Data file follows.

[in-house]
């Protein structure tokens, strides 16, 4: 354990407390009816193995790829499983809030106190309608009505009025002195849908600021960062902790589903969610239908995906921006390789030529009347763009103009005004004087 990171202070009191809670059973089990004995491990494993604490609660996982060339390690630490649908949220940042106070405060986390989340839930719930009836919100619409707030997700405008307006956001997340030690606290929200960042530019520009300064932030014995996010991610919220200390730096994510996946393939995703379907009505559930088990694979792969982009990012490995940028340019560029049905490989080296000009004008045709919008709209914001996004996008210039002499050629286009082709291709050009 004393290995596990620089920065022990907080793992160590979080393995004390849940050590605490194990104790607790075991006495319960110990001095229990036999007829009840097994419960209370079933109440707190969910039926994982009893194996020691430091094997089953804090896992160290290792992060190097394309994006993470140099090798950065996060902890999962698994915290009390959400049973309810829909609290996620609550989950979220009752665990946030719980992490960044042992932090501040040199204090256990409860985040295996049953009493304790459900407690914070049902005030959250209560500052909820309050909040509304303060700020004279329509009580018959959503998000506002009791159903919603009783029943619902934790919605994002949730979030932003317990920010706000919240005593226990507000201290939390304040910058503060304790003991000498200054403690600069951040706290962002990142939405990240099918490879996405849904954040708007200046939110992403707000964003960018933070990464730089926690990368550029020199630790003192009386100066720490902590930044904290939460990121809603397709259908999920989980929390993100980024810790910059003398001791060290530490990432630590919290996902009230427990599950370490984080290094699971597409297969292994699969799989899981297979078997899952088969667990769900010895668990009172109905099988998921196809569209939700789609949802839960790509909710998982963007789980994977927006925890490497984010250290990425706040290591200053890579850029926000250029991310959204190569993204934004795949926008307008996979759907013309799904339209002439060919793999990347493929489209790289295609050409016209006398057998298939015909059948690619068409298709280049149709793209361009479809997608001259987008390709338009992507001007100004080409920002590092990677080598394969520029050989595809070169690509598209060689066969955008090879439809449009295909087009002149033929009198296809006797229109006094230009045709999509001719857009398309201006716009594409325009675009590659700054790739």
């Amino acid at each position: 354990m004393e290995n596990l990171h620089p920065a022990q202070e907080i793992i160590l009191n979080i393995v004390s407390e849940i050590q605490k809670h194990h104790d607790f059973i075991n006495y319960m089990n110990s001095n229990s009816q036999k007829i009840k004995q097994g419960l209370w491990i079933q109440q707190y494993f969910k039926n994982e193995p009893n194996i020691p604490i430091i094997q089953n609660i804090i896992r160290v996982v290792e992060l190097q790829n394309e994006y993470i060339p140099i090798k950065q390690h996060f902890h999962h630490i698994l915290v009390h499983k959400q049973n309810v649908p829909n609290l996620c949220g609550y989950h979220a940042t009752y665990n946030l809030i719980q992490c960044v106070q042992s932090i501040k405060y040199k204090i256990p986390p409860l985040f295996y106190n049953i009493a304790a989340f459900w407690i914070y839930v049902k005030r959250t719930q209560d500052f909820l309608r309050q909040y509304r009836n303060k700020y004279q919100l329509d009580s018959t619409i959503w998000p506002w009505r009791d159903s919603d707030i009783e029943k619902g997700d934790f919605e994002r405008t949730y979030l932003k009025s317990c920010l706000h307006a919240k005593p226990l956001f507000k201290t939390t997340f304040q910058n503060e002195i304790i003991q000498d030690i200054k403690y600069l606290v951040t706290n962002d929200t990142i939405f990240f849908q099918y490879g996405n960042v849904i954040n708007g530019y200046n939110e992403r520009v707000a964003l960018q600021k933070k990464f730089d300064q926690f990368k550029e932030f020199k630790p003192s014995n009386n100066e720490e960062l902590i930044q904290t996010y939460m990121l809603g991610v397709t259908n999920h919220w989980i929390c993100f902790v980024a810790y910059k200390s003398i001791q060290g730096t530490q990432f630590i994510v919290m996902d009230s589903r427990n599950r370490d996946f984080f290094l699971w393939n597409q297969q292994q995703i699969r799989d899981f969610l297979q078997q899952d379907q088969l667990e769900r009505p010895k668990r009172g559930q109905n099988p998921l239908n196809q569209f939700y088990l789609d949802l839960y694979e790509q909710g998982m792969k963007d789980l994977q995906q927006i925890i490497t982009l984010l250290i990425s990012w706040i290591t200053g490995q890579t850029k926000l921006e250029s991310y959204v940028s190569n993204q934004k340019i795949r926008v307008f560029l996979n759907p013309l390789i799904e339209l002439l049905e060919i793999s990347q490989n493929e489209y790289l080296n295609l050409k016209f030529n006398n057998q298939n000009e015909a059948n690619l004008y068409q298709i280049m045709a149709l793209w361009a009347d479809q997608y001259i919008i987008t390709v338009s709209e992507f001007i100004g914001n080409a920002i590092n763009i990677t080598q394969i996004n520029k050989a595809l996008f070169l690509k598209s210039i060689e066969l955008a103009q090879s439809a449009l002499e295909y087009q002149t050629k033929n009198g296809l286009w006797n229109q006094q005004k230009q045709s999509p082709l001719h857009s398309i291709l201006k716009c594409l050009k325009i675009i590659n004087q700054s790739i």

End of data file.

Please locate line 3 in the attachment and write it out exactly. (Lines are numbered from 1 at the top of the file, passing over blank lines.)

């Amino acid at each position: 354990m004393e290995n596990l990171h620089p920065a022990q202070e907080i793992i160590l009191n979080i393995v004390s407390e849940i050590q605490k809670h194990h104790d607790f059973i075991n006495y319960m089990n110990s001095n229990s009816q036999k007829i009840k004995q097994g419960l209370w491990i079933q109440q707190y494993f969910k039926n994982e193995p009893n194996i020691p604490i430091i094997q089953n609660i804090i896992r160290v996982v290792e992060l190097q790829n394309e994006y993470i060339p140099i090798k950065q390690h996060f902890h999962h630490i698994l915290v009390h499983k959400q049973n309810v649908p829909n609290l996620c949220g609550y989950h979220a940042t009752y665990n946030l809030i719980q992490c960044v106070q042992s932090i501040k405060y040199k204090i256990p986390p409860l985040f295996y106190n049953i009493a304790a989340f459900w407690i914070y839930v049902k005030r959250t719930q209560d500052f909820l309608r309050q909040y509304r009836n303060k700020y004279q919100l329509d009580s018959t619409i959503w998000p506002w009505r009791d159903s919603d707030i009783e029943k619902g997700d934790f919605e994002r405008t949730y979030l932003k009025s317990c920010l706000h307006a919240k005593p226990l956001f507000k201290t939390t997340f304040q910058n503060e002195i304790i003991q000498d030690i200054k403690y600069l606290v951040t706290n962002d929200t990142i939405f990240f849908q099918y490879g996405n960042v849904i954040n708007g530019y200046n939110e992403r520009v707000a964003l960018q600021k933070k990464f730089d300064q926690f990368k550029e932030f020199k630790p003192s014995n009386n100066e720490e960062l902590i930044q904290t996010y939460m990121l809603g991610v397709t259908n999920h919220w989980i929390c993100f902790v980024a810790y910059k200390s003398i001791q060290g730096t530490q990432f630590i994510v919290m996902d009230s589903r427990n599950r370490d996946f984080f290094l699971w393939n597409q297969q292994q995703i699969r799989d899981f969610l297979q078997q899952d379907q088969l667990e769900r009505p010895k668990r009172g559930q109905n099988p998921l239908n196809q569209f939700y088990l789609d949802l839960y694979e790509q909710g998982m792969k963007d789980l994977q995906q927006i925890i490497t982009l984010l250290i990425s990012w706040i290591t200053g490995q890579t850029k926000l921006e250029s991310y959204v940028s190569n993204q934004k340019i795949r926008v307008f560029l996979n759907p013309l390789i799904e339209l002439l049905e060919i793999s990347q490989n493929e489209y790289l080296n295609l050409k016209f030529n006398n057998q298939n000009e015909a059948n690619l004008y068409q298709i280049m045709a149709l793209w361009a009347d479809q997608y001259i919008i987008t390709v338009s709209e992507f001007i100004g914001n080409a920002i590092n763009i990677t080598q394969i996004n520029k050989a595809l996008f070169l690509k598209s210039i060689e066969l955008a103009q090879s439809a449009l002499e295909y087009q002149t050629k033929n009198g296809l286009w006797n229109q006094q005004k230009q045709s999509p082709l001719h857009s398309i291709l201006k716009c594409l050009k325009i675009i590659n004087q700054s790739i």